British society was as divided over women’s suffrage as the major political parties. Broadly, society fell into three categories. There were those who supported the call for women’s suffrage. There were those who opposed it. Finally, there was what has been called, ‘the silent majority’, those for whom women’s suffrage was not an issue often because it was not relevant to their needs. However, women’s suffrage was a fluid issue on which people’s attitudes changed over time. The supporters and opponents of the campaign changed between 1865 and 1918. It is important to recognise this.
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Attitudes to women’s suffrage cut across social classes. They did not depend on class or, more precisely, were not necessarily determined by class. In very broad terms, within the three social classes, attitudes to women’s suffrage fell into one of three categories.
Brian Harrison provides evidence suggesting that there was a great deal of anti-suffragist feeling among the working class. The failure of George Lansbury to defeat an anti-suffragist Conservative candidate at the by-election in late 1912 in a largely working class constituency provides some support for this position. However, Jane Liddington and Ann Norris have shown that, in some parts of the country especially in the north-west, there is substantial evidence of pro-suffragist working class feeling.
The same point can be made about gender. There were female members of the Anti-Suffrage League and, conversely, male organisations were set up to campaign for women’s suffrage.
As with class, reactions to the suffrage campaigns were not necessarily determined by gender.
Trade unions were, in general, hostile to women’s suffrage. This occurred because of ‘pride and fear’. This was the pride of men for whom the franchise was one element of their improved status that they could not easily share. There fear was the fear of the skilled worker. Women as unskilled labour, they believed, held down wages and inhibited union agreements in an overstocked labour market. Nevertheless, in 1913, the Trades Union Congress (TUC) followed the Labour Party and made its support for any government-supported Adult Suffrage Bill dependent on the inclusion of women.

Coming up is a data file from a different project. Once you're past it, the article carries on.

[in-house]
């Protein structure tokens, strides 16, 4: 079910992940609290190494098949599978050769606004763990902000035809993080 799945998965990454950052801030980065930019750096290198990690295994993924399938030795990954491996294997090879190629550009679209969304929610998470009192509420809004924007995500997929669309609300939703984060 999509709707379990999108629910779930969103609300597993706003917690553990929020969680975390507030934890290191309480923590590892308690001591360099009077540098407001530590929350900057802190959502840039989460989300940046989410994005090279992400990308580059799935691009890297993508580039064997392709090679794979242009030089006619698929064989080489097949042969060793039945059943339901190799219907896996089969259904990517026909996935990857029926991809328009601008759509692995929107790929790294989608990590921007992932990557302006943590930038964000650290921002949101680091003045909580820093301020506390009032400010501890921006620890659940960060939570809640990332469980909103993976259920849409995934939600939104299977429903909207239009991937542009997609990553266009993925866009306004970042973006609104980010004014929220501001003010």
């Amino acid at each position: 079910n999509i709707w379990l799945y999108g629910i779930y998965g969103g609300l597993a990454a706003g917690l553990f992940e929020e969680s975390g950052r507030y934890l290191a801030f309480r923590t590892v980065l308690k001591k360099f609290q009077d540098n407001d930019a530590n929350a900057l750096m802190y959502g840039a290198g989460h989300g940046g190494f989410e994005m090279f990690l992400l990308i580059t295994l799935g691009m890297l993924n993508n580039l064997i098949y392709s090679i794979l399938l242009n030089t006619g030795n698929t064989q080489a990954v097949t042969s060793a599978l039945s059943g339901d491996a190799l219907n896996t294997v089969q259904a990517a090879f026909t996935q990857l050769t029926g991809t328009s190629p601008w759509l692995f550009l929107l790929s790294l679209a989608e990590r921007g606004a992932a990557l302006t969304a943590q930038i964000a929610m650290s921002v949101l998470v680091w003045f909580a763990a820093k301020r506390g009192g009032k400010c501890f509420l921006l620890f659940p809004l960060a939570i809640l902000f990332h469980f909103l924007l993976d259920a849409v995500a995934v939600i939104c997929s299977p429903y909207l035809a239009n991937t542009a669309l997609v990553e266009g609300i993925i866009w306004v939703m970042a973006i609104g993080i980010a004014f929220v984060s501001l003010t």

There were women trade unionists. Women’s trade unions tended to have their most marked successes in recruiting in periods when male union activity was riding high. In 1832, 1500 women card-setters at Peep Green Yorkshire came out on strike for equal pay. The Lancashire cotton mill women were active in trade unions. In 1859, the North East Lancashire Amalgamated Society was formed for both men and women and in 1884 the Northern Counties Amalgamated Association of Weavers was established for male and female workers. However, the most significant development was the emergence of separate women’s unions. Thus, the Women’s Protective and Provident League (WPPL) was established in 1874 at a time when men’s unions were enjoying some success, both in membership terms and in establishing their legality. Similarly, it was in the brief period of ‘new unionism’ in the late 1880s and early 1890s when unskilled labour became politicised that the Women’s Industrial Council (WIC) and a score of women’s unions were established. The late nineteenth century saw considerable industrial action by women: the famous Bryant and May’s match-girls’ strike of 1888 but also the Dewsbury textile workers in 1875, the Aberdeen jute workers in 1884, Dundee jute workers in 1885 and Bristol confectionery workers. Women’s unions, under the inspiration of the League, campaigned for better wages and working conditions. It is a reflection of this era of separate female unions that in 1906 there were 167,000 members of all unions and that by 1914 this had risen to nearly 358,000.